If anything, Wrong Turn’s takeaway for leaders is in the final three pages, in which Col. Gentile advises leaders against armed nation-building. Sound advice for future foreign policy endeavors, for certain, but will institutional memory keep these lessons? Thirty years after the fall of Saigon, American forces were battling insurgents in two countries, with no end in sight. Political leaders will ignore this sage advice and our military needs to be prepared to carry out these missions, even if they are unwise.
Wrong Turn is a mixed bag. The bulk of the book features meticulous research, though it belabors the point—most readers don’t need eighty pages to be convinced that the “hero” narrative is flawed. Much ink is spent chasing historical ghosts, with little effort to tie it in to our current lessons. Col. Gentile’s thorough historical research wavers at times, sometimes glossing over facts in favor of a simpler narrative. For instance, Col. Gentile’s assertion that two-thirds of the active Army BCTs consist of “light infantry” is highly dubious, unless one counts Stryker infantry as light. Still, it does stick to a narrative Col. Gentile has been has been harking for the last few years.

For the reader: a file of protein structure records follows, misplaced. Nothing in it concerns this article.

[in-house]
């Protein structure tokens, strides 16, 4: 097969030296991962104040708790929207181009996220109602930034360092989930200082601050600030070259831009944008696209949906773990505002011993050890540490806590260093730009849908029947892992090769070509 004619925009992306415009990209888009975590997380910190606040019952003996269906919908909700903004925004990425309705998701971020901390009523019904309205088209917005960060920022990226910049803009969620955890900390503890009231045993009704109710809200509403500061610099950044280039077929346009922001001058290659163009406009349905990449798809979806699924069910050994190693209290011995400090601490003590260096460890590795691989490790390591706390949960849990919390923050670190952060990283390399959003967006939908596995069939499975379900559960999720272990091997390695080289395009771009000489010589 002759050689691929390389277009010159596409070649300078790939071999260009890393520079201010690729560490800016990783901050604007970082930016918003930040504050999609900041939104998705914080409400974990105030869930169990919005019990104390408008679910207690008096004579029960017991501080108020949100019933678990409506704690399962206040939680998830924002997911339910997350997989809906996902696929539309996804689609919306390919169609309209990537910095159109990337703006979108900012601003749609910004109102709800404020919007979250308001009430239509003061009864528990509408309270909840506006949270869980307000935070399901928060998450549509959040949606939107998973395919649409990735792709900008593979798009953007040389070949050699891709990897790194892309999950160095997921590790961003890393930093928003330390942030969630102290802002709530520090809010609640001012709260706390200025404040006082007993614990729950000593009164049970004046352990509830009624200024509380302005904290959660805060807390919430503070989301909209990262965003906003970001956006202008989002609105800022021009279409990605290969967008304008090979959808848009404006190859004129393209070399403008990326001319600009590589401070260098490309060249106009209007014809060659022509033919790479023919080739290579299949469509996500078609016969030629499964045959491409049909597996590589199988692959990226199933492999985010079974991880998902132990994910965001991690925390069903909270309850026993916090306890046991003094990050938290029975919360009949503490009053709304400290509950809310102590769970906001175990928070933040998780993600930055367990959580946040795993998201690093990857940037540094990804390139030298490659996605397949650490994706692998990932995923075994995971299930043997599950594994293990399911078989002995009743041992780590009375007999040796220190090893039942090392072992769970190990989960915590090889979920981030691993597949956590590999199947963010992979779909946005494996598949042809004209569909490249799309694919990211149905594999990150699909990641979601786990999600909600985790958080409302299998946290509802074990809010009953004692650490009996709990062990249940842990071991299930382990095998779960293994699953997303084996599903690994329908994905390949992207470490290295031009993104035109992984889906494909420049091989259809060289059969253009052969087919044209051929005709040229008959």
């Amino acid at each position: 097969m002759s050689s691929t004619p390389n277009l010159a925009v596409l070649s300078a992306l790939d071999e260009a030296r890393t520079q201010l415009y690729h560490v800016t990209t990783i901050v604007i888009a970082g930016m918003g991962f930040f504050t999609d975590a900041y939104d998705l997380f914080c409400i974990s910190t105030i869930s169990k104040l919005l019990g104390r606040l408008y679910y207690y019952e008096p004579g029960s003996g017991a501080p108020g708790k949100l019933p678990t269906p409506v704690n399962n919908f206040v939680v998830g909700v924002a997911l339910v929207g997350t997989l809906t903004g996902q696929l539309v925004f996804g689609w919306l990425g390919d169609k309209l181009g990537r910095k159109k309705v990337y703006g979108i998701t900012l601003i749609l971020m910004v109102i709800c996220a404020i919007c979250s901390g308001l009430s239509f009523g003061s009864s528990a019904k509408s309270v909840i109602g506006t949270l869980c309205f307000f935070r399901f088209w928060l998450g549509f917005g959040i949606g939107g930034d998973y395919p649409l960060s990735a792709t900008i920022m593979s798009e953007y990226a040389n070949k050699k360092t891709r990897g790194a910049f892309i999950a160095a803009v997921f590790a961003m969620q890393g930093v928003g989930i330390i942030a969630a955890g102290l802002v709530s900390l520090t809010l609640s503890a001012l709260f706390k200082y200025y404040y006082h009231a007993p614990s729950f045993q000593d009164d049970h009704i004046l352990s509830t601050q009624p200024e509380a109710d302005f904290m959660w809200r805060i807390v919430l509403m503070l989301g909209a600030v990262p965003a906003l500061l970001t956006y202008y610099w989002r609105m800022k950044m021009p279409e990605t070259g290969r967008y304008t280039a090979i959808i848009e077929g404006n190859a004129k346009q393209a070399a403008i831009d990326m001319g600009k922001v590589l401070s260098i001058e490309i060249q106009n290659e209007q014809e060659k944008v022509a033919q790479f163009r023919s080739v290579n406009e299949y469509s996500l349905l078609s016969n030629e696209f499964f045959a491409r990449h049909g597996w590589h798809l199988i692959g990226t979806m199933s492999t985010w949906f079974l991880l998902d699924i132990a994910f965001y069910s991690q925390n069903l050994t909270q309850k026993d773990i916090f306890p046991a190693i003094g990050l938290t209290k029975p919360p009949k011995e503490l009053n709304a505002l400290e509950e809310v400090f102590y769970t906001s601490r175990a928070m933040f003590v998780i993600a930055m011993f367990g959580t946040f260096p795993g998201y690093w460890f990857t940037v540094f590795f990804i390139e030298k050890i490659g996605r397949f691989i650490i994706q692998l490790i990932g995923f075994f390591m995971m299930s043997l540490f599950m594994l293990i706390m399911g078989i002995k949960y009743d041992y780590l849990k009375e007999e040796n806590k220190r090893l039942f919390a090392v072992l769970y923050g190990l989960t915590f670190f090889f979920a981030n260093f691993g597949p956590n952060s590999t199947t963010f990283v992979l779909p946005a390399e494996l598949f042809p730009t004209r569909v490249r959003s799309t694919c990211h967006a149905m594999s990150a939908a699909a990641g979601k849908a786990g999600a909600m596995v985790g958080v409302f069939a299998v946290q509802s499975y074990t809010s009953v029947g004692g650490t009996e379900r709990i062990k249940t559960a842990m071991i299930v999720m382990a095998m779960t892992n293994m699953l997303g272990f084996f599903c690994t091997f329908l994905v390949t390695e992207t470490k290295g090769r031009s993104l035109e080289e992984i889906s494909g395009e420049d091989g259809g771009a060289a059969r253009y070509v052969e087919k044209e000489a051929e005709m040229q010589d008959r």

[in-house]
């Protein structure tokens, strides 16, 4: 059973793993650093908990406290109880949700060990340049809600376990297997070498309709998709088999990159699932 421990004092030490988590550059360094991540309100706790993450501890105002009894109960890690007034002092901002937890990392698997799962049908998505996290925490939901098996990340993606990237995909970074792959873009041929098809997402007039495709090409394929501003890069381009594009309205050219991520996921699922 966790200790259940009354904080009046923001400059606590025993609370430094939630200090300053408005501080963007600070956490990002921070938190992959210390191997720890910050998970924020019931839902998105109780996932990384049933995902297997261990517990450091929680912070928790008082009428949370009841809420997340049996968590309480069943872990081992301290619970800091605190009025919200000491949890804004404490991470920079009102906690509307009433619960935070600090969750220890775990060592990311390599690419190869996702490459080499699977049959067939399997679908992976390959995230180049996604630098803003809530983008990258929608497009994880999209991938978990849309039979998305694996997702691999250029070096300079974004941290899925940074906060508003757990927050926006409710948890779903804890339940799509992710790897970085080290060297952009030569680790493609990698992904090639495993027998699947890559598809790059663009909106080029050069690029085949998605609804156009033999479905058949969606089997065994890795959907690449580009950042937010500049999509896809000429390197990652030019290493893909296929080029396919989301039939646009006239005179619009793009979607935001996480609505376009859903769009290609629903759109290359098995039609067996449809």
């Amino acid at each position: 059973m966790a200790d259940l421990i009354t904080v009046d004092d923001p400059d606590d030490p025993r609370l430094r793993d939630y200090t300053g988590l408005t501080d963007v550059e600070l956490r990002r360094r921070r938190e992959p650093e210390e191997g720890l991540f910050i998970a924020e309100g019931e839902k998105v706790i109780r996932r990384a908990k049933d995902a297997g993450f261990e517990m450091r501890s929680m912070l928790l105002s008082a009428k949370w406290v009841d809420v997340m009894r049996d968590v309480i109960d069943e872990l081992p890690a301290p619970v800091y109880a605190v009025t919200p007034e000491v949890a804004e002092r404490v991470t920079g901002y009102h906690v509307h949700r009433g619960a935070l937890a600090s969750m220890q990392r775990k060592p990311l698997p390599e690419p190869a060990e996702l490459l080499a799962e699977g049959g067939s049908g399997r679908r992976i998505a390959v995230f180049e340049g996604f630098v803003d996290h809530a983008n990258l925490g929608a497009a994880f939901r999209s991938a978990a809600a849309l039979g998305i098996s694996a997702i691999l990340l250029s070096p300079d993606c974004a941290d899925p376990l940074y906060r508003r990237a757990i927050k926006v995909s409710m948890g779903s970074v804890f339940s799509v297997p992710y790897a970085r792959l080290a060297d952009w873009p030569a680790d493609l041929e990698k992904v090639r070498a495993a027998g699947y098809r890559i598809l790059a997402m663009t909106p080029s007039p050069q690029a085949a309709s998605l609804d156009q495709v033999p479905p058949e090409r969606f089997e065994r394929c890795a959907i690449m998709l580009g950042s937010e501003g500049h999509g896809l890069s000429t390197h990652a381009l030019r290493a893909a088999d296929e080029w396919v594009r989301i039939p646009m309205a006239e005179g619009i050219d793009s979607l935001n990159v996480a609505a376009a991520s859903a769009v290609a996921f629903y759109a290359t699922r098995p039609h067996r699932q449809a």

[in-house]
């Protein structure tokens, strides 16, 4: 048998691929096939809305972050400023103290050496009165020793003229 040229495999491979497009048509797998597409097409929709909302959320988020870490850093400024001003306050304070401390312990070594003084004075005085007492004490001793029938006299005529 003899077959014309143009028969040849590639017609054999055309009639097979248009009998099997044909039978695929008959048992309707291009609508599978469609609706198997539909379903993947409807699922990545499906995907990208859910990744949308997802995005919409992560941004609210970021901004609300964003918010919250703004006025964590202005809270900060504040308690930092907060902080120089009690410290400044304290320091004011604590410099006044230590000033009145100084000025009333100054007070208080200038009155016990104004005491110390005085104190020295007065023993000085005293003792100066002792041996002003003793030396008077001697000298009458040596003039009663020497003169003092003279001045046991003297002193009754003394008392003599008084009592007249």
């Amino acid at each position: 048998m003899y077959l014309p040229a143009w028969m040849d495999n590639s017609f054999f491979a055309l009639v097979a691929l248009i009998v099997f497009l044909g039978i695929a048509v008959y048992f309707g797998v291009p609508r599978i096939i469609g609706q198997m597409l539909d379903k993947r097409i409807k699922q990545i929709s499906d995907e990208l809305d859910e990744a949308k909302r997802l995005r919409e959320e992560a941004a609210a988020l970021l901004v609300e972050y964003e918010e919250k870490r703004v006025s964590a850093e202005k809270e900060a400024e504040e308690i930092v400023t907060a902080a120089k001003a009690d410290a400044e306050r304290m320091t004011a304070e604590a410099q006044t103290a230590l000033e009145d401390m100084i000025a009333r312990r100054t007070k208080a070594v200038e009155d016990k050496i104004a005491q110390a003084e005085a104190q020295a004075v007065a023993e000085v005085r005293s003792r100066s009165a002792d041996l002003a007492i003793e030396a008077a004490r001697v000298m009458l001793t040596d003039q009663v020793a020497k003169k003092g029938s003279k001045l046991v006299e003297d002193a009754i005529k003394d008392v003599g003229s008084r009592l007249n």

Nevertheless, despite the book’s flaws, Col. Gentile’s voice is a powerful one in the national debate, and it serves as a decent counterweight to previous, more optimistic writings on counterinsurgency. Everything happens in cycles, and perhaps the US Army is entering the early 1980s once again, with an emphasis on decisive battle rather than on armed nation building. Yet, few predicted that US forces would be involved in such nation building in Iraq and Afghanistan—the United States has an unprecedented ability to find itself overwhelmed by events. Try as we might to heed Col. Gentile’s warning about not being involved in armed nation building, we will need some guiding principles in the event that we are sucked into this predicament once again. This is the debate we should be having.